Sofía Córdova and Megan Lindeman
March 14, 2014 - April 2, 2014
Opening Friday, March 14, 2014, 7-10pm
And a better heart
Yo' own yard
And a place to park
You wanna Trust 'em ??”
-Trick Daddy, America
Elephant is pleased to present home(-)free, an exhibition of new works by Sofía Córdova and Megan Lindeman.
Córdova’s and Lindeman’s works both question the nature of freedom as it relates to American-ness. Questions of origin, outsider/insider status, belonging (and not belonging), political and historical patterns come together through photography, painting, video, sound and performance.
Lindeman’s project, My Freedom Is Too Big, uses the expansiveness of the Western American landscape as the backdrop for the proclamation of personal freedom. My Freedom Is Too Big began in 2011 at the start of the Arab Spring and presents a collage of abstracted images of protests in Tahrir Square alongside photographs of hand-painted banners floating over the open landscapes of California. The banners, which depict colorfully painted statements such as “My Freedom Is Too Big” and “I’d Like to Tell You Why,” are thrown in the air and photographed in California’s picturesque landscapes. Their depiction plays in contrast to most contemporary visual depictions of the fight for freedom -photographs of mass protests, police brutality, blood and violence-. Lindeman’s composite of abstracted protest imagery and the Californian landscape create a wallpaper of sorts, on top of she scrawls in crayon and gouache. The results resemble cave paintings, emphasizing the connection between the 30,000 year-old act of painting and the need for demonstration. In doing so, Lindeman points to a shared origin between this act of expression and the act of protest.
Lindeman also presents Whoa, You Guys Ok? (2011-2014), a sound installation consisting of an original song and painted text on paper encased in acrylic glass boxes. The song layers Egyptian rhythms, old American military marches, and marches from the Ottoman Empire, the oldest military marches known to man. The artist’s voice is heard in a call and response asking, “Whoa, you guys ok?” and responding with “It’s cool.” Together the works present a visual and auditory concern for the other and yet reveal in the artist’s placid response a sense of apathetic detachment associated with ‘freedom’ in the West.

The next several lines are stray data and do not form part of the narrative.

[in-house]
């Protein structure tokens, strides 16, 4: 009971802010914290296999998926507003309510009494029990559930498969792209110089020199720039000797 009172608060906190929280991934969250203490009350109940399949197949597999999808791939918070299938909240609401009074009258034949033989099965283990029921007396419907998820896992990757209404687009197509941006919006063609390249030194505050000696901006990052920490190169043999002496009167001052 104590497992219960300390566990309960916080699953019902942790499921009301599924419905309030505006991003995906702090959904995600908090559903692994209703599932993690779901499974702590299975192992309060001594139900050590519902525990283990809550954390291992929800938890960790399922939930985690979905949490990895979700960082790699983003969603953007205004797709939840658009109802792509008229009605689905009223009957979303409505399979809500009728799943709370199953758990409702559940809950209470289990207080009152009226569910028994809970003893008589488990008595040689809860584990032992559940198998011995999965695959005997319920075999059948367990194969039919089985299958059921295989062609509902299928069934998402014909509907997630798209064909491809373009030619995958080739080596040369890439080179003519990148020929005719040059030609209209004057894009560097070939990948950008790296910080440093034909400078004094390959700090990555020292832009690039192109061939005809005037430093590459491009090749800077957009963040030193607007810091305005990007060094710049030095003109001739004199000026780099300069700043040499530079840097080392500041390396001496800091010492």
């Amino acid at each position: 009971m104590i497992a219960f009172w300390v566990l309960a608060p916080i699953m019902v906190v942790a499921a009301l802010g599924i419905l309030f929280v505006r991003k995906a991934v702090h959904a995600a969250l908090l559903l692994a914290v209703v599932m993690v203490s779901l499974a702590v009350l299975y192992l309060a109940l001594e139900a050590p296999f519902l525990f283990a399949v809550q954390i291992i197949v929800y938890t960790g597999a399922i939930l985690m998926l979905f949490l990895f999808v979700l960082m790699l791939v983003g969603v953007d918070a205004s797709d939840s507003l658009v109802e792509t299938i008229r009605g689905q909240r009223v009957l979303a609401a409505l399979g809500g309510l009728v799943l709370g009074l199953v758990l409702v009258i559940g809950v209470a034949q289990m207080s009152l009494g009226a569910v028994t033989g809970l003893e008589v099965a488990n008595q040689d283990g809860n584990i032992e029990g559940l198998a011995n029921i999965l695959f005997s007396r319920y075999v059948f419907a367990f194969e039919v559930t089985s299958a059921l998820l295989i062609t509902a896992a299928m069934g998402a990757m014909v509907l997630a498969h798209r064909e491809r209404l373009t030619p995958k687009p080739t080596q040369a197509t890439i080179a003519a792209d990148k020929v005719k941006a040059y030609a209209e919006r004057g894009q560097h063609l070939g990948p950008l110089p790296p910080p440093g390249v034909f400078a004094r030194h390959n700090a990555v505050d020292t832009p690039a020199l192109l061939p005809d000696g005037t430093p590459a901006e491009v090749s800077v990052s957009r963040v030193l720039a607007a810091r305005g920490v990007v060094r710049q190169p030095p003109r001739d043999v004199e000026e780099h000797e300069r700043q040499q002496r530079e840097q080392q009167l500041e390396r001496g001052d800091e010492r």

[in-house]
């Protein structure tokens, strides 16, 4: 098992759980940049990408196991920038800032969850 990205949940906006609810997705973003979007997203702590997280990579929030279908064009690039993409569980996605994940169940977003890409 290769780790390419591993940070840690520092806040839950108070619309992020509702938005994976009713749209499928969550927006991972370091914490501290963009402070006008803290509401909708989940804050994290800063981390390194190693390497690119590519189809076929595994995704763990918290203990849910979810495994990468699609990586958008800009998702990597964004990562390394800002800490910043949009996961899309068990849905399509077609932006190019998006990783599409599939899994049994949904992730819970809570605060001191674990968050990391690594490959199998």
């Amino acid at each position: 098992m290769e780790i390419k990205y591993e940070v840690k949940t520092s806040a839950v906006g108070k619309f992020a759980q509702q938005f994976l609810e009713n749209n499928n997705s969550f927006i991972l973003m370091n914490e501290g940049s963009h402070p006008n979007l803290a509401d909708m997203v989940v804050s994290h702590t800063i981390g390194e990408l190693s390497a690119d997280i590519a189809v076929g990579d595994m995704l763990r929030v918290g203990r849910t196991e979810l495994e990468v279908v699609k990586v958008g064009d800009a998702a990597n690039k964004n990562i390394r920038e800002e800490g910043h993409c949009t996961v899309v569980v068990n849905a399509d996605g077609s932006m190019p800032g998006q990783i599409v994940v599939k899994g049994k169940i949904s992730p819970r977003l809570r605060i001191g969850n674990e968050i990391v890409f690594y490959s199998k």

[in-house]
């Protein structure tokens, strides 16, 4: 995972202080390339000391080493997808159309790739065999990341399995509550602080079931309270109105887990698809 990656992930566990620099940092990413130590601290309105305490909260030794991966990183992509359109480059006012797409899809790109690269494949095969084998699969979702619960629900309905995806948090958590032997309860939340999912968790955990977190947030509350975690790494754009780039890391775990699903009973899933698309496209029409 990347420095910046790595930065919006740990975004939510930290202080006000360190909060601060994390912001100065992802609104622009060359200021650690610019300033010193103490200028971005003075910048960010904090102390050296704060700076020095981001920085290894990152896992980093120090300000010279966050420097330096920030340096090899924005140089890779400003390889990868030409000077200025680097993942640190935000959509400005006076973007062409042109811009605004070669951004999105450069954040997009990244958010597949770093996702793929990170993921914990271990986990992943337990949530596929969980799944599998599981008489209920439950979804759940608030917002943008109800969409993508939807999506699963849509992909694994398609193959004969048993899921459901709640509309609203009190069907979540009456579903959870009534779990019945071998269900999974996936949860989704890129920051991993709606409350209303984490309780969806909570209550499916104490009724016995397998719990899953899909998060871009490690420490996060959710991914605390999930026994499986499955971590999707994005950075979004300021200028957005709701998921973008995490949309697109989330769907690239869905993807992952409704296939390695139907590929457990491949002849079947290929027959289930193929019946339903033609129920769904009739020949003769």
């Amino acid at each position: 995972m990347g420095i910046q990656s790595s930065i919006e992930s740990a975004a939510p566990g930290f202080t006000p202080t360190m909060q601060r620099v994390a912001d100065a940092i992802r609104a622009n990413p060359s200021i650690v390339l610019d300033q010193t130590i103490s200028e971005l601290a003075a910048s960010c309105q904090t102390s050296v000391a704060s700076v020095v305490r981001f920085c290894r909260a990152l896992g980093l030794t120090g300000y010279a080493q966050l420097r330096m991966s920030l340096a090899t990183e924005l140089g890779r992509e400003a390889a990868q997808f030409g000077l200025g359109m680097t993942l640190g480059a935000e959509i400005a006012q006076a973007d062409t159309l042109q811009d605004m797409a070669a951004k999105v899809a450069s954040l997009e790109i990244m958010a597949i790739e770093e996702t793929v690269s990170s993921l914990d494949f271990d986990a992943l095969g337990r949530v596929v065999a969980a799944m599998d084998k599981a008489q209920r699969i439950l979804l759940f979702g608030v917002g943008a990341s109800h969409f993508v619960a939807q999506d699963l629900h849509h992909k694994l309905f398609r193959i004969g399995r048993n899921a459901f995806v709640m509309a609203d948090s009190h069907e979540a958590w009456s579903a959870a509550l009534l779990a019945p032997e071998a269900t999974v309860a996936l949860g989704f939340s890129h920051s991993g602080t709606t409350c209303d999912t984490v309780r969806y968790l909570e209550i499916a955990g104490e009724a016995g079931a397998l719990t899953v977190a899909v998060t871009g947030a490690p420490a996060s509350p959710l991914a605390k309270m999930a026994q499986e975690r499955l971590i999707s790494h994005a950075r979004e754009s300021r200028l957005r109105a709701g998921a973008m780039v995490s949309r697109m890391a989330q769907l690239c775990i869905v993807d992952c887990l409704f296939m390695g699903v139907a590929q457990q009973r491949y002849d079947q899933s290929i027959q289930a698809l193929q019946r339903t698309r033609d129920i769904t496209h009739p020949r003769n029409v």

Córdova presents work meant to exist in a speculative near-future, where the decline of suitable conditions for human survival has brought about the end of culture as we know it. National identities have been stripped away, placing everyone in a state of not-belonging. In the series, The Kingdom Is Me (2013-2014), Córdova uses black paint to redact photographic documents of our cultural past based on our historic present as a means of mapping out the physical and psychic landscape of this uncertain future. The three channel video, They Held Dances on the Graves of Those Who Died in The Terror (2013-present), made up of digital re-recordings of the projections of 8mm black and white films shot in Miami, Los Angeles and Puerto Rico, focuses on a fading natural world. Images of birds, tropical plants and atmospheric events become the records of the lost past in Córdova’s fantasy future. The accompanying music is a mash-up of the song Fantasia, cover of Mariah Carey, and Tom Tom Club’s Fantasy and Genius of Love. The song -- which also is a part of Act I of the performance Odas Al Fin De Los Tiempos (2012-present) -- describes a world in which dances are held on concrete slabs under a dying sun and human survivors are in constant peril not just from hostile conditions but from each other. Act II of Odas consists of original material written through the use of tarot cards (something Córdova does not know how to do) thus tying the installation and performance together as a provisional voice of divination. An excerpted performance will be done as part of the opening.
Sofía Córdova (b. 1985, Carolina, Puerto Rico) received her MFA from the California College of the Arts in San Francisco in 2010. She has performed at SFMOMA, SomArts and Southern Exposure among others. Her work has been exhibited at the Sonoma Valley Museum of Art, AMOA/Art House, Galeria de la Raza, Queen’s Nails, The International Center of Photography as well as other venues internationally. Her work is part of Pier 24’s permanent collection. She lives and works in Oakland, California.
Megan Lindeman (b. 1981, Tucson, Arizona) received her MFA from Claremont Graduate University in 2008 and her BFA from Rhode Island School of Design in 2003. Her work has been exhibited at Chime&Co., Los Angeles, CA; Coup de Ville, Artist Village WARP- Contemporary Art Platform, Sint Niklaas, Belgium; and The Bemis Center for Contemporary Art, Omaha, NE. Her work has also been screened at the Beijing Film Academy, Modern Creative Media Academy, Quindao, China. She lives and works in Los Angeles, California.